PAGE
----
A huge increase in the number of mental health counsellors in schools represents a major opportunity for suppliers

The number of mental health counsellors in schools has almost doubled in the past three years according to a survey released by the National Association of Head Teachers.

From such help being available in around only one third of schools in 2016, the support is available in two thirds of schools now.  And it seems the number is set to rise further.

Not surprisingly, at the same time there has been a huge leap in the number of school leaders who feel confident that they can recognise the signs of mental health issues among pupils and students – with around three quarters saying they fall into this group.

Of course not everything is sorted in terms of mental health, for very few school leaders felt that their local mental health support services were able to respond quickly enough when called in.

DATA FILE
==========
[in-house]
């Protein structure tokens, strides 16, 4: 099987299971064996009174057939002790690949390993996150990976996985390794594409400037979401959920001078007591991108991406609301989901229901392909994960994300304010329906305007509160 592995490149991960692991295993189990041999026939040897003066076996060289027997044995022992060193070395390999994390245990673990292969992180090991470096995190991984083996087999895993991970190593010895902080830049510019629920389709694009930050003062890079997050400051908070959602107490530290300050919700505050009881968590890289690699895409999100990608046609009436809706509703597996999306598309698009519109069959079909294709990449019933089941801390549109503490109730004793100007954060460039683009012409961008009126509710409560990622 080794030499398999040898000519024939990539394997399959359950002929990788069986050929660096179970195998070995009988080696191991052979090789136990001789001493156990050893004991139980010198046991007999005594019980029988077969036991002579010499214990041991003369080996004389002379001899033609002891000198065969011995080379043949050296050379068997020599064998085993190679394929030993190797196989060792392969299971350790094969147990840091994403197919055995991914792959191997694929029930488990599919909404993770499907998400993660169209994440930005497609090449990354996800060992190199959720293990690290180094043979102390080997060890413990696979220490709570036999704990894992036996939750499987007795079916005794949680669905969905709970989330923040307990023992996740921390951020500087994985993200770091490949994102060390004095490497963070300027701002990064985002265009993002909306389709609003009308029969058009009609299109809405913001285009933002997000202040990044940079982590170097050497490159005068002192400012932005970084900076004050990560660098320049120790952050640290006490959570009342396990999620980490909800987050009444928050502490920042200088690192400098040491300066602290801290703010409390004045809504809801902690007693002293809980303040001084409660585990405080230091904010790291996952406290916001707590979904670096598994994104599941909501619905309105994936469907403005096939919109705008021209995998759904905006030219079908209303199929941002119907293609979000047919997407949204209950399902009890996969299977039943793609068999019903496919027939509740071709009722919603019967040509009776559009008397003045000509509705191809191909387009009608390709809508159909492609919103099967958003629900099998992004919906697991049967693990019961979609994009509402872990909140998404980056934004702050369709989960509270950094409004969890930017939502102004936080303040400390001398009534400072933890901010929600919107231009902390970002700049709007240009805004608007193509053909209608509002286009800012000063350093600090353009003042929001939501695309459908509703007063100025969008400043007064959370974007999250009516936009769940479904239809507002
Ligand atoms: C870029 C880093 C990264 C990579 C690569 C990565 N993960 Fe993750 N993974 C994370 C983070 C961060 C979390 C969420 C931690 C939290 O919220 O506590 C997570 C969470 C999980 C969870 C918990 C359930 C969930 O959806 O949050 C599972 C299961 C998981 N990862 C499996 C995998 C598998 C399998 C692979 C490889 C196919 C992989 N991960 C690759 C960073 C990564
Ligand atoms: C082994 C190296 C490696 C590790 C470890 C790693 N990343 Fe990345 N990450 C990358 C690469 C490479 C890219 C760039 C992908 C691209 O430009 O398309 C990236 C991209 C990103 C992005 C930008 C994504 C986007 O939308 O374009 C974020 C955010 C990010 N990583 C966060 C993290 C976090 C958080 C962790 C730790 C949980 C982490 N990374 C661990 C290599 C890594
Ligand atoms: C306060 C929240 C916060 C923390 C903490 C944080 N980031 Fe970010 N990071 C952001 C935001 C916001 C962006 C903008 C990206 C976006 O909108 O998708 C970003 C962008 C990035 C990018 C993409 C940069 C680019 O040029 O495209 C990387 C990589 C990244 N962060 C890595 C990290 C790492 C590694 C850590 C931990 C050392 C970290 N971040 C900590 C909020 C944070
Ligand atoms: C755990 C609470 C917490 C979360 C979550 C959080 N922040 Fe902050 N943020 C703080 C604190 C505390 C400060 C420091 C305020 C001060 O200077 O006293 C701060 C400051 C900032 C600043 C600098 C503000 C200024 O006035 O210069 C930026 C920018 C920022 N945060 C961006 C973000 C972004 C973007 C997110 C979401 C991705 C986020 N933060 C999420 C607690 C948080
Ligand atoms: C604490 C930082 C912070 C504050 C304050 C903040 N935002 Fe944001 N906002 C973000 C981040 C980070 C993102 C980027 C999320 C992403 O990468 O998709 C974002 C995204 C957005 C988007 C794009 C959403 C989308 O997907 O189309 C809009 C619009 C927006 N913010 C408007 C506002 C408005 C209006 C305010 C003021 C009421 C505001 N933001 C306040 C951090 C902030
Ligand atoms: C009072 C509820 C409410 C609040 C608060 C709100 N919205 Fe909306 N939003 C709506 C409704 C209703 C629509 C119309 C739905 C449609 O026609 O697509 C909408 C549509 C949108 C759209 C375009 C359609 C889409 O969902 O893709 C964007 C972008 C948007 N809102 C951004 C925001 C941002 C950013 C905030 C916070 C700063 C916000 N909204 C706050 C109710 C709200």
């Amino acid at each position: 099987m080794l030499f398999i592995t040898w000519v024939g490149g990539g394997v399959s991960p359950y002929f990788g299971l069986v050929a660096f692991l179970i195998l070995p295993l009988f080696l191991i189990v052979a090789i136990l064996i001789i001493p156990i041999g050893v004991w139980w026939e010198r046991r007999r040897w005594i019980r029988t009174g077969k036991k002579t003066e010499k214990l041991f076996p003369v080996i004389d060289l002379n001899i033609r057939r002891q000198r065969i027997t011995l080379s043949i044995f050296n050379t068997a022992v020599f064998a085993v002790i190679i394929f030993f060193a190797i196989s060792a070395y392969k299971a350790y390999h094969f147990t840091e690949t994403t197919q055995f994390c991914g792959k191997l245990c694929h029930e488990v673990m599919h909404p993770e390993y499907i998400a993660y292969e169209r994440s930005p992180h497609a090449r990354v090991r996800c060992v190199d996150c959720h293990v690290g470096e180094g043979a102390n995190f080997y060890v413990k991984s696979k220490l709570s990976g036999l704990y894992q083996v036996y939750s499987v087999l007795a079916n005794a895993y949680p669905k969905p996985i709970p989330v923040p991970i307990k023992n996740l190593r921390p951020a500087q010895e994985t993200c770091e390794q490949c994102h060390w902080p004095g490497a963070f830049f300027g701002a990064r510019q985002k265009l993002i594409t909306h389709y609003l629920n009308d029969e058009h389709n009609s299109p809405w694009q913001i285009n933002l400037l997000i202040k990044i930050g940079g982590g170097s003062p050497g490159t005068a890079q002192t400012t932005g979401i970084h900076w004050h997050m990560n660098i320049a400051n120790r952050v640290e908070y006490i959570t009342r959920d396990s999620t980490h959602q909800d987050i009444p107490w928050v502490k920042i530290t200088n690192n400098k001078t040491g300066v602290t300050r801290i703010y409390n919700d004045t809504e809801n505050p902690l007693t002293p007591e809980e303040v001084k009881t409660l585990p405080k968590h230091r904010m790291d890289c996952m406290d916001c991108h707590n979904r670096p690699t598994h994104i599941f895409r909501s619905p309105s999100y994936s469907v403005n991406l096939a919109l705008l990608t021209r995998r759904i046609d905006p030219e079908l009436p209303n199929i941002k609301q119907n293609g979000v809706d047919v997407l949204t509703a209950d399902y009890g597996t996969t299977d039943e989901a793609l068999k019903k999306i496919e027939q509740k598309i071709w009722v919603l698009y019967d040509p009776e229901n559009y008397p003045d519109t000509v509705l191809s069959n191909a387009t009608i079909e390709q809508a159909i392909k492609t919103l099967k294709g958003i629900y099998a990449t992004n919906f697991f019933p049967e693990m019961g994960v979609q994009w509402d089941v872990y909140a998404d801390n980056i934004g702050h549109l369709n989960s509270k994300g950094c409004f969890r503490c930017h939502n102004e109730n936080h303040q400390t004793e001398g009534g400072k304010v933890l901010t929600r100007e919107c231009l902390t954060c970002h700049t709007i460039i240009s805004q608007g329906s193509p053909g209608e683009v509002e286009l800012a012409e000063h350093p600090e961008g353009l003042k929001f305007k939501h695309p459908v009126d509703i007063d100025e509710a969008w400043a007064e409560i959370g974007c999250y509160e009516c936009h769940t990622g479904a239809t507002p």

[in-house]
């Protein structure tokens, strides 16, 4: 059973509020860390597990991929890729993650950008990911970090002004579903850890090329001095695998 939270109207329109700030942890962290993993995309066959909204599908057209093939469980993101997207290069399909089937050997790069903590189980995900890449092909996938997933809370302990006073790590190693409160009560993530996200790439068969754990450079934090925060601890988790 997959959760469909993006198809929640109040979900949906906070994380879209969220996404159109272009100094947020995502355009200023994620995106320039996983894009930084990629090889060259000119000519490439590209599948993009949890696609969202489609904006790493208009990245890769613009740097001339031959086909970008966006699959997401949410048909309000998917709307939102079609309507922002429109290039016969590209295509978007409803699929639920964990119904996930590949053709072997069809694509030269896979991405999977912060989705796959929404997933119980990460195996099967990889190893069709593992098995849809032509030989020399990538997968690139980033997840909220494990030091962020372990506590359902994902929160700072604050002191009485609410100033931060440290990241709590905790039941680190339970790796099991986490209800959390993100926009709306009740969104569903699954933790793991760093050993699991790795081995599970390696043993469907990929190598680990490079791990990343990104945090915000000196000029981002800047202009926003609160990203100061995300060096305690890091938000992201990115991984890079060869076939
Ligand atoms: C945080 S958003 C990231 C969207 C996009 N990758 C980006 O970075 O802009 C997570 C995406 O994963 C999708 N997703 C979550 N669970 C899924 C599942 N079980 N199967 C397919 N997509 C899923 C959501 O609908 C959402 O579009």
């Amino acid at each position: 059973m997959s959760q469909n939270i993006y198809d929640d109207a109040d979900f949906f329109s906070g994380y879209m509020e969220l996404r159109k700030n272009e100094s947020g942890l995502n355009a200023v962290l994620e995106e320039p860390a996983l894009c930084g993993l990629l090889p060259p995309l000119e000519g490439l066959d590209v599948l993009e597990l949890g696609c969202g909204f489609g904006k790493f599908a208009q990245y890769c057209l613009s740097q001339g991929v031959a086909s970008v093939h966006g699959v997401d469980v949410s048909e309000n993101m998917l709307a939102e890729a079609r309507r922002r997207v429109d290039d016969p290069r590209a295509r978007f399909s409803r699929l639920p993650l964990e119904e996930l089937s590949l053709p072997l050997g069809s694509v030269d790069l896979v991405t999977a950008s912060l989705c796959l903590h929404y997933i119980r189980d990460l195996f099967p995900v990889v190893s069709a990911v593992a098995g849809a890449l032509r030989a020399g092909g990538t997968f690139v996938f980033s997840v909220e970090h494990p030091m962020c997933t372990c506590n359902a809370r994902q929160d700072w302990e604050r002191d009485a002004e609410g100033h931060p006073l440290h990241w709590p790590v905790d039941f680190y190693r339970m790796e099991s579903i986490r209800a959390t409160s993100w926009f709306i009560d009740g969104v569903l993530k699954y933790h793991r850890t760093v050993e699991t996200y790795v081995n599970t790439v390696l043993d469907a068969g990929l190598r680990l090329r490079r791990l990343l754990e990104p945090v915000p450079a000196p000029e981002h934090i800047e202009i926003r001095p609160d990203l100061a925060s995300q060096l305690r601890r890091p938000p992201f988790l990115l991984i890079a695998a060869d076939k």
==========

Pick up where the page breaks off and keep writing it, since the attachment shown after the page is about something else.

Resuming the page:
But on the other hand, the 2017 Green Paper on improving mental health provision for young people seems to have had an impact.

New support teams have been created, and senior school leaders are often at the forefront of initiatives thus ensuring that the introduction of new services is far more than a mere box ticking exercise.

The next step, highlighted by the government, is the proposed introduction of mental health first aid training to all teachers this year and a much anticipated and very overdue increase in the NHS budget for children’s mental health.

However, Anne Longfield, the children’s commissioner for England, said that the NHS was still a long way from offering fulsome and adequate mental health support for all children in the country.

There is, however, a growing recognition at last of the huge importance of early intervention, and there are warnings that teachers are of course not qualified in the provision of suitable medical support to children whose mental health needs it.

The Local Government Association has asked for £90m to be provided to schools in England so that every pupil in secondary schools has rapid access to counselling.

Certainly, the current climate is one in which any organisation providing materials and resources for mental health support, or relevant information for teachers about mental health, is liable to be well received by schools.

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